A great many so-called (ministers not alluded to) Christians of the Vashti type, think they may go to meeting weeks at a time and neglect their business, and that God approbates such idleness because it is religious, as if religion consisted in going to meeting and ended when meeting was over. But the truth is that Christ’s religion is as much in the field, the store-room and work shop, as it is in the church house; and no church house religion is worth a penny that does not abide with a man in all the business of his life. A Christian would be glad to spend a great deal of his time in the public worship of God with his brethren; he would esteem it a great privilege, but his Christian duties as a husband, father or child, often forbid such enjoyments. He does not go to meeting as if he conferred a favor on God by going, but the privilege of going he esteems a favor of God to him. There is all the difference in the world ‘between the mere outward going and the going in Spirit. The mere outward profession will fail in time of trial and persecution, whilst the profession in Spirit will be intensified by trials and persecution. He who goes merely in form can give it up without regret, whilst he who goes in Spirit has no rest in disobedience. The one is a mere convenience whilst the other is a necessity. David had faith; by this he succeeded where Saul failed; he persevered when Saul turned back. Saul could quit, but David could not. The mere letter disciples could turn back from Christ, but the Spirit disciples could not; they could not give up eternal life, and therefore could not turn away from Christ; the others having it only in form or profession, could do without it, especially when it involved them in trials and persecutions. The religion of the Hebrew children brought them into the fiery furnace, but the trial did not destroy them; it rather purified them; but it destroyed those who cast them in, because they had no faith; the children had faith and quenched the violence of the fire. Thus they honored the king, whilst Vashti, being destitute of faith, dishonored him. David shouted in triumph, but Saul fled in dismay. David’s righteousness, strength or faith was of God, but Saul’s was of Israel; as our unspiritual educated theologians are encased in armor provided in the armories or shops of the church—so-called; in theological schools designed to equip and send forth champions against the giants of infidelity, and from whom they fly as Saul fled from Goliath, and as they have in these late days fled from Tyndall and Huxley in evolution. They cannot stand against them, and those only can stand who have faith; faith that God has given, that puts to flight the armies of the aliens under mere human reason and learning.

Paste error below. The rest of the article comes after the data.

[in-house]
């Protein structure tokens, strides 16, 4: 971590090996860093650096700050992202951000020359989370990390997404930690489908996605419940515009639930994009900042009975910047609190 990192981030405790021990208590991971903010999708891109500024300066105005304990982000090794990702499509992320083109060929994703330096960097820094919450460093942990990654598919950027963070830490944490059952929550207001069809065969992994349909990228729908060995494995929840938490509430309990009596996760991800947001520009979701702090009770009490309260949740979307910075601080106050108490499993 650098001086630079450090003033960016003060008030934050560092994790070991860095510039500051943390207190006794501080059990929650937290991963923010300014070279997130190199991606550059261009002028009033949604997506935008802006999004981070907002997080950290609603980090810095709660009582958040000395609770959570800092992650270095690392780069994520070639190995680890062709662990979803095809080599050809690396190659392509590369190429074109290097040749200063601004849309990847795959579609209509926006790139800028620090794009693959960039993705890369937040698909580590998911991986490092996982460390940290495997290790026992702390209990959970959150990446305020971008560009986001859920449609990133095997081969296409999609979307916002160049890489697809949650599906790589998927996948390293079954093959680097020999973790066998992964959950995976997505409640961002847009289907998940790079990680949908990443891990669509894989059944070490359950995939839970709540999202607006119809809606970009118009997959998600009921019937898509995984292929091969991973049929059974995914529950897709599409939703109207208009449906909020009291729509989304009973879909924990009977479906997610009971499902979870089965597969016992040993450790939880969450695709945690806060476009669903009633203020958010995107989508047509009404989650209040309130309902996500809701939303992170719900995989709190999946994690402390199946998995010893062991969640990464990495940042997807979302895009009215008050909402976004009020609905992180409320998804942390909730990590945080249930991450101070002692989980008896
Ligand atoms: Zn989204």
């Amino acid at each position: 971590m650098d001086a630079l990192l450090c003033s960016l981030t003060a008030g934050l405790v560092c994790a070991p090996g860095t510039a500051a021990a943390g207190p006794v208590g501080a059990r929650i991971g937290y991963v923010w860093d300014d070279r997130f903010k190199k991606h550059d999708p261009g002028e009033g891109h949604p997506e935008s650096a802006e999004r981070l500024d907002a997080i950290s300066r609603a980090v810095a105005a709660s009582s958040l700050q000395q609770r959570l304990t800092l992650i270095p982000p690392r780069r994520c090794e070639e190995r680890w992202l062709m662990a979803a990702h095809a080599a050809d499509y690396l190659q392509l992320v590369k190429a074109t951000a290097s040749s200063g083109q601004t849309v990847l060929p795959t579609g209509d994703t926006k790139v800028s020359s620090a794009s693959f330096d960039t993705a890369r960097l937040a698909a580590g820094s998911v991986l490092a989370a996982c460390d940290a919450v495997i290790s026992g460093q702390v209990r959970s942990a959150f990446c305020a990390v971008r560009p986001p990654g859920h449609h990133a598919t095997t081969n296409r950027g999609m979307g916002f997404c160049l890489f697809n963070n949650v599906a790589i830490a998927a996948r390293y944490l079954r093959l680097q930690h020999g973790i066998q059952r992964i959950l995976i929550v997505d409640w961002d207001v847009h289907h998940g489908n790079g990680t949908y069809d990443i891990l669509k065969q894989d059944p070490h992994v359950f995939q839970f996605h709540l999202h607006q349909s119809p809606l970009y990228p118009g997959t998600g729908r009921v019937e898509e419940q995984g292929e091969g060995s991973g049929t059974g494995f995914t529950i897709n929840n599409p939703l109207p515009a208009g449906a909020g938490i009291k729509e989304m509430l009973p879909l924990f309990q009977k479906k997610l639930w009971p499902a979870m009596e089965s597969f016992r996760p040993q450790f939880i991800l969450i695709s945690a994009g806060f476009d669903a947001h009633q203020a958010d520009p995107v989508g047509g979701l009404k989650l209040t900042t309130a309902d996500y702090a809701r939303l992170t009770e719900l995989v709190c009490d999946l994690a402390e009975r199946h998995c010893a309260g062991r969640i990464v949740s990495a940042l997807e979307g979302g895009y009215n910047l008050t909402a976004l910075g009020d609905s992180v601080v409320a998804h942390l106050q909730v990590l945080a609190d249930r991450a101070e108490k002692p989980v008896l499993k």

She disobeyed him when her obedience would most have honored him. She would have honored him, and delighted in it, had she have had the spirit of her profession: His great men, princes, nobles, and servants, were gathered together to behold her beauty; to see her in royal robes with the crown upon her head; and when every one was upon the tiptoe of expectation, and listening with, bated breath for the first footfall of her approach, lo! every eager face radiant with expectation, was covered in blank dismay; every head was bowed in shame by Vashti’s audacious disobedience! The king was set at nought and treated with contempt with his whole empire. The offence was a grave one; the highest that could be committed, because committed by the most exalted subject; therefore the king was wroth, and his anger burned within him. It may be thought, without reflection, that the offence was a small one, a simple refusal to show her beauty to the king’s princes and servants. But if it were a little thing, so much the greater was the offence, because so much the easier to have done; a little thing that the lowest peasant in all the empire would have been glad to have done, but one which the most exalted woman, even the queen and wife refused to do. Shall her punishment be less because the thing required was little to do? It ought to be greater, because a thing impossible was not required. There was no excuse for her disobedience, because she had aspired to and assumed all the responsibilities of her high position. It seemed to be a little thing that our great father Adam did that brought death into the world and all our woe. He assumed to keep the law given him by his Creator; and it was a thing seemingly easy to do, but a little thing to refrain from. No necessity of his being required its violation; he was physically, mentally and morally perfect; subject to no pain or ill, and could remain in that happy state as long as he refrained from eating the forbidden fruit. But he disobeyed and lost all; he was not now what he was before, and could never be again. Before he was rich and lacked nothing; had no pain or fear of death; but now he is bankrupt and cursed with pain and want, to end in death; and is at enmity with his Creator, charging him with his sins and woes.

Last Updated ( Wednesday, 27 September 2006 )